Known only from Hawaii.
13 mm specimen, 8 m depth, Makua, Oahu, Hawaii, 8 Feb. 1985, dorsal view, Photo: S. Johnson (Brunckhorst, 1993: Plate 4C).
Notes compiled from Brunckhorst, 1993:
Phyllidia polkadotsa is distinctively patterned. The dorsum is gold with black spots. Ventrally, it is coloured gold. The notal tubercles are low and rounded and there are three low, median longitudinal ridges. The male reproductive organs are elongate compared to other Phyllidia species.
The Mediterranean Phyllidia flava is gold but it has relatively larger tubercles capped in white and it lacks black pigmentation. Phyllidiopsis loricata possesses black spots but has a pale cream to white background colour. Phyllidia polkadotsa does not have any white pigmentation whereas Phyllidia ocellata often has black rings, bordered in white, and with a central gold or white tubercle. Phyllidia ocellata differs particularly from P. polkadotsa in having grey ventral coloration, many more fine lamellae (27-30) on the rhinophoral clavus and the absence of three, low, dorsal longitudinal ridges.
• Brunckhorst, D.J. (1993) The systematics and phylogeny of Phyllidiid Nudibranchs (Doridoidea). Records of the Australian Museum, Supplement 16: 1-107.
Rudman, W.B., 1999 (January 12) Phyllidia polkadotsa Brunckhorst, 1993. [In] Sea Slug Forum. Australian Museum, Sydney. Available from http://www.seaslugforum.net/find/phylpolk
November 9, 2009
From: Zeineb Alhaidari
Concerning message #5848:
This tiny Phyllidia polkadotsa was noticed due to its bright color on a sandy bottom.
Locality: Dive site : Nudi Falls , Lembeh strait, 10 metres, North Sulawesi , Indonesia, Molucca sea, 09 October 2009, Sandy bottom with scattered reefs. Length: 8 mm. Photographer: Zeineb Alhaidari.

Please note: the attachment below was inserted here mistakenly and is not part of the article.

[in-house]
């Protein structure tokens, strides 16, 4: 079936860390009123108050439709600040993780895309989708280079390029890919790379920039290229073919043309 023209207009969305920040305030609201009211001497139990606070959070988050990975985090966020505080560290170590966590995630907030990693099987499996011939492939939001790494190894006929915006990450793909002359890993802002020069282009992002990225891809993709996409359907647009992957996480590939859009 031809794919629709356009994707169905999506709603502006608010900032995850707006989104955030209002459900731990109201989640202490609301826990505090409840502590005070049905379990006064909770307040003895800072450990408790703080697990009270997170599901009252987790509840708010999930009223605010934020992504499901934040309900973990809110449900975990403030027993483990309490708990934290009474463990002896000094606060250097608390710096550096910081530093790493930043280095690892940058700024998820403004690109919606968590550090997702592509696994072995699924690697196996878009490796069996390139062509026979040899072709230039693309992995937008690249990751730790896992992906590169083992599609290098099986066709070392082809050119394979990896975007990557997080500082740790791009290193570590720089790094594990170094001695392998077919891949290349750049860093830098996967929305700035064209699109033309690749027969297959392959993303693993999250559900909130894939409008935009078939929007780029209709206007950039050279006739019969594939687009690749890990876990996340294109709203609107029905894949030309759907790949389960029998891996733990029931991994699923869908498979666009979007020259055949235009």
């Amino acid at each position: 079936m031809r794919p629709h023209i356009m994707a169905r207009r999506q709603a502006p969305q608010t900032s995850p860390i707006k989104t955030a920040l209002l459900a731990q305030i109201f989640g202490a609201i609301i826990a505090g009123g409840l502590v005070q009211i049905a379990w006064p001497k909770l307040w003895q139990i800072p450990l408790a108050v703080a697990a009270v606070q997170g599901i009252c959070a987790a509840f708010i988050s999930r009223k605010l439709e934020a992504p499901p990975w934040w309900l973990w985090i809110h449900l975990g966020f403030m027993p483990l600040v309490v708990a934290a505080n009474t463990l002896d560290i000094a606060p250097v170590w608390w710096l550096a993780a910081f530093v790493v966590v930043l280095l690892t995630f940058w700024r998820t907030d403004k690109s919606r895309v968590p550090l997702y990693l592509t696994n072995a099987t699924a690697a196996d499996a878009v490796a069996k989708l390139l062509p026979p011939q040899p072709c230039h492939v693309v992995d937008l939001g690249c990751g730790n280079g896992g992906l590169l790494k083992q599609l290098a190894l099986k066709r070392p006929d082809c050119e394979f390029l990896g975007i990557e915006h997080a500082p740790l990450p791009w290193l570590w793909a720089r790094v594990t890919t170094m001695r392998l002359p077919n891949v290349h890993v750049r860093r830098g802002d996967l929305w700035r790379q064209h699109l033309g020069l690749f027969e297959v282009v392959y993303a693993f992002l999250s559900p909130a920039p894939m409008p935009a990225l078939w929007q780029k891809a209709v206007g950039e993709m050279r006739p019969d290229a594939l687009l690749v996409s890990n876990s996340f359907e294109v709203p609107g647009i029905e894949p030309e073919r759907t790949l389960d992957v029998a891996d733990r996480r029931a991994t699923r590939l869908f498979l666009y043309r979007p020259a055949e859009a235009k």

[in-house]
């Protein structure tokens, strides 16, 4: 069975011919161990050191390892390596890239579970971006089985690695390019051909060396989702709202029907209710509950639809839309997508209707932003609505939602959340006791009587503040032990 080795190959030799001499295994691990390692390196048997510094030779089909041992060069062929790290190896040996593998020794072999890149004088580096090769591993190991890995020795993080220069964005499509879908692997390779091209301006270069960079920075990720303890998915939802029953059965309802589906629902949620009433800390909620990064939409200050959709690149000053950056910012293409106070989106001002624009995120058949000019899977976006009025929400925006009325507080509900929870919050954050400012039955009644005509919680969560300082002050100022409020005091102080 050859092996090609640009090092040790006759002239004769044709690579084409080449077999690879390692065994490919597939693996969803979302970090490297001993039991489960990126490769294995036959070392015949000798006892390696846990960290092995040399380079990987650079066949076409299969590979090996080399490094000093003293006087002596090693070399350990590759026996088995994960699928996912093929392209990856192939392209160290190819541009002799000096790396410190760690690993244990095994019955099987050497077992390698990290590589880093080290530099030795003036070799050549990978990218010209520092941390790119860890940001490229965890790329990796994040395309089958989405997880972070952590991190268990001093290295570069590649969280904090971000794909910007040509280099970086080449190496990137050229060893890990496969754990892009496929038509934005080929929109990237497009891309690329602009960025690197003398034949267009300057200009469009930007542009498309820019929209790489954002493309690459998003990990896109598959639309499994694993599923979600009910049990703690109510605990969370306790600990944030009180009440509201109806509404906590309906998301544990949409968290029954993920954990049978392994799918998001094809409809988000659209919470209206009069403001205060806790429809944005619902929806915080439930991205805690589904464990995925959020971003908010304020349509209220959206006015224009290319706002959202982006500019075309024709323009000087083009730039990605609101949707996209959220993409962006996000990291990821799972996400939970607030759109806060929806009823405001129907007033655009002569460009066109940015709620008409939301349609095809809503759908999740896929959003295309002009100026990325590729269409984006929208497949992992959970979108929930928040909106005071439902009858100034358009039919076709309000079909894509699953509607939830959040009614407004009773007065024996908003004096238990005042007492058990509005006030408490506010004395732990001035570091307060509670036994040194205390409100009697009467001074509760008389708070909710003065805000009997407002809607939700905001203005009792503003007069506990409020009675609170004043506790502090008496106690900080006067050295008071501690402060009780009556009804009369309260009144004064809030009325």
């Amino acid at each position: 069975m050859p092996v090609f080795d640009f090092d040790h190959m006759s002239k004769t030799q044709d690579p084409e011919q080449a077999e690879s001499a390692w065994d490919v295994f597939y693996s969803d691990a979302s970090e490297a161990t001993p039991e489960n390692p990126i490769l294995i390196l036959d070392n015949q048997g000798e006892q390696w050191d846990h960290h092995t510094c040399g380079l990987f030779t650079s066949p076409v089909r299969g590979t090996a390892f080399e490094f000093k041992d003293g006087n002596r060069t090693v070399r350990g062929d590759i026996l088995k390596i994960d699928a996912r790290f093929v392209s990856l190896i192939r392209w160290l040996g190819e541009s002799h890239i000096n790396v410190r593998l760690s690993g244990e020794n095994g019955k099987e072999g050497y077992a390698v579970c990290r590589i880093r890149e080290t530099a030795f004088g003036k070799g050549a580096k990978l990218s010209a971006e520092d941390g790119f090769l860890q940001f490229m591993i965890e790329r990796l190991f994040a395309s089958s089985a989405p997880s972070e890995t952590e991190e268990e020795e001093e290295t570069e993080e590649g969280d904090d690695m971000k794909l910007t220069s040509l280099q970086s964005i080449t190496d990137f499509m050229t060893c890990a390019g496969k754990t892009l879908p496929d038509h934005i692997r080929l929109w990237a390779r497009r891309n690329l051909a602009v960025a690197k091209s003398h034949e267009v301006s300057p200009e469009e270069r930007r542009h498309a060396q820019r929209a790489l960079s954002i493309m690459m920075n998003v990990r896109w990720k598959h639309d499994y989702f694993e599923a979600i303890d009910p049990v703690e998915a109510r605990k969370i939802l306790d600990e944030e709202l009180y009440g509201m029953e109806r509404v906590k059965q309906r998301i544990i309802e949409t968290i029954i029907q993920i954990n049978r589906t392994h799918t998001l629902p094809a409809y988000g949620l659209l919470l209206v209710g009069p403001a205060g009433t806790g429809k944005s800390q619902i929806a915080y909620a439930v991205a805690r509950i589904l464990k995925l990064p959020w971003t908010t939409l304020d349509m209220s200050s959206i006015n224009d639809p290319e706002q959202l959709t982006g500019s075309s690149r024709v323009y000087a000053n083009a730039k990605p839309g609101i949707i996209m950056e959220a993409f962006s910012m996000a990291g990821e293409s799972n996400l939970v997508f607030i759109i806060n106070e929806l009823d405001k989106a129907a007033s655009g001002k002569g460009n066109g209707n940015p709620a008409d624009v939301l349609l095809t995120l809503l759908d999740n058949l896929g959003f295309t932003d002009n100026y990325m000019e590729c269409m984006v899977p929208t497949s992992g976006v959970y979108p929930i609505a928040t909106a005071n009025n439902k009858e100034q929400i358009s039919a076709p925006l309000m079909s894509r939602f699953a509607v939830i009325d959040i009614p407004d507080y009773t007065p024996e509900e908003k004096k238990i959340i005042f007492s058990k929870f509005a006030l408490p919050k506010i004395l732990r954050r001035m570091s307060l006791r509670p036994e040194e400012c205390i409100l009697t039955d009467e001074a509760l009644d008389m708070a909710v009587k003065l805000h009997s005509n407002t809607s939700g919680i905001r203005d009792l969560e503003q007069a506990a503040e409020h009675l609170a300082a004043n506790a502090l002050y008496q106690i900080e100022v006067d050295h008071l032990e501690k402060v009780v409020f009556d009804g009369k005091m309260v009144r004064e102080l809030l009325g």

If you think it could be of interest for the forum,
firstname.lastname@example.orgAlhaidari , Z., 2009 (Nov 9) Phyllidia polkadotsa from Lembeh. [Message in] Sea Slug Forum. Australian Museum, Sydney. Available from http://www.seaslugforum.net/find/22760
Thanks for another record of this yellow species, or group of species, with large black spots. As I mention in another message, I am not sure if all the animals I am tentatively placing with P. polkadotsa are the same species. Only time, and more records and more studies, will solve the problem
August 1, 2003
From: Kunihiro Takahashi
Dear Dr. Rudman,
I found this at Seragaki, Okinawa, Japan.
I think this is Phyllidia polkadotsa.
Could you identify this please?
11 May, 2003
Location: Seragaki Okinawa Japan
W/Temp: 23C degree
Photo by Kunihiro Takahashi
email@example.comTakahashi, K., 2003 (Aug 1) Phyllidia polkadotsa? from Japan. [Message in] Sea Slug Forum. Australian Museum, Sydney. Available from http://www.seaslugforum.net/find/10011
Thanks for these interesting photos. I must say I am not sure whether all the animals we now have on the P. polkadotsa page are the same species. However it seems worthwhile keeping them altogether on one page until we have a better understanding of these black-spotted yellow phyllidiids
December 19, 2001
From: Walabha Sinbul
Please help me identify this creature. Is it a nudibranch at all, or just a terrific-looking flatworm?